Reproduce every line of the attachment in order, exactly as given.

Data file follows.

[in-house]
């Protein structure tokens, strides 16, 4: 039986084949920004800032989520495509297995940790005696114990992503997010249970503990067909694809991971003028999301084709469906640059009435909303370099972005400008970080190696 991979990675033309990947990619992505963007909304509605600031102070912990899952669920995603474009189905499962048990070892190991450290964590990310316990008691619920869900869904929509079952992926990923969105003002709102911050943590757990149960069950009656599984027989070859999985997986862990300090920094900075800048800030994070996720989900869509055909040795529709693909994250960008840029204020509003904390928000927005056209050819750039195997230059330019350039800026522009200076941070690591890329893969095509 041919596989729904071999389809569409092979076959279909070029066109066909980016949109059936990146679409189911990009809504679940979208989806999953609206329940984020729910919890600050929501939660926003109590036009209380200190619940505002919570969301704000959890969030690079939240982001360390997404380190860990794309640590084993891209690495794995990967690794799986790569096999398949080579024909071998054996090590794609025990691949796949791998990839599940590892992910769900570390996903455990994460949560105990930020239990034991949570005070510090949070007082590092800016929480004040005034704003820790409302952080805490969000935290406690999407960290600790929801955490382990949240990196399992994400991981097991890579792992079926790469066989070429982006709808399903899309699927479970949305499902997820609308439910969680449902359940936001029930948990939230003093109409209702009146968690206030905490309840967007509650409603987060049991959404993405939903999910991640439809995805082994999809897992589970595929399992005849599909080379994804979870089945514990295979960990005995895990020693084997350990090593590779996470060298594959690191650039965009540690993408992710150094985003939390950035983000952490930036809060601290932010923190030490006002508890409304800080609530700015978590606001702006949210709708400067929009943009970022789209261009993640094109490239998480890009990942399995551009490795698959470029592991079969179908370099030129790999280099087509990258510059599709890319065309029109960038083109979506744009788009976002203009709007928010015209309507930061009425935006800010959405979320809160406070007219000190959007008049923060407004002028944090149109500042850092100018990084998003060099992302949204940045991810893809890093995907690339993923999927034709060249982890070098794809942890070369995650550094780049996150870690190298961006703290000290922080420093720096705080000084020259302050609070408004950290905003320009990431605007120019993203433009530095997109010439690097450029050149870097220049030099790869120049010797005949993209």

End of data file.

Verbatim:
[in-house]
């Protein structure tokens, strides 16, 4: 039986084949920004800032989520495509297995940790005696114990992503997010249970503990067909694809991971003028999301084709469906640059009435909303370099972005400008970080190696 991979990675033309990947990619992505963007909304509605600031102070912990899952669920995603474009189905499962048990070892190991450290964590990310316990008691619920869900869904929509079952992926990923969105003002709102911050943590757990149960069950009656599984027989070859999985997986862990300090920094900075800048800030994070996720989900869509055909040795529709693909994250960008840029204020509003904390928000927005056209050819750039195997230059330019350039800026522009200076941070690591890329893969095509 041919596989729904071999389809569409092979076959279909070029066109066909980016949109059936990146679409189911990009809504679940979208989806999953609206329940984020729910919890600050929501939660926003109590036009209380200190619940505002919570969301704000959890969030690079939240982001360390997404380190860990794309640590084993891209690495794995990967690794799986790569096999398949080579024909071998054996090590794609025990691949796949791998990839599940590892992910769900570390996903455990994460949560105990930020239990034991949570005070510090949070007082590092800016929480004040005034704003820790409302952080805490969000935290406690999407960290600790929801955490382990949240990196399992994400991981097991890579792992079926790469066989070429982006709808399903899309699927479970949305499902997820609308439910969680449902359940936001029930948990939230003093109409209702009146968690206030905490309840967007509650409603987060049991959404993405939903999910991640439809995805082994999809897992589970595929399992005849599909080379994804979870089945514990295979960990005995895990020693084997350990090593590779996470060298594959690191650039965009540690993408992710150094985003939390950035983000952490930036809060601290932010923190030490006002508890409304800080609530700015978590606001702006949210709708400067929009943009970022789209261009993640094109490239998480890009990942399995551009490795698959470029592991079969179908370099030129790999280099087509990258510059599709890319065309029109960038083109979506744009788009976002203009709007928010015209309507930061009425935006800010959405979320809160406070007219000190959007008049923060407004002028944090149109500042850092100018990084998003060099992302949204940045991810893809890093995907690339993923999927034709060249982890070098794809942890070369995650550094780049996150870690190298961006703290000290922080420093720096705080000084020259302050609070408004950290905003320009990431605007120019993203433009530095997109010439690097450029050149870097220049030099790869120049010797005949993209």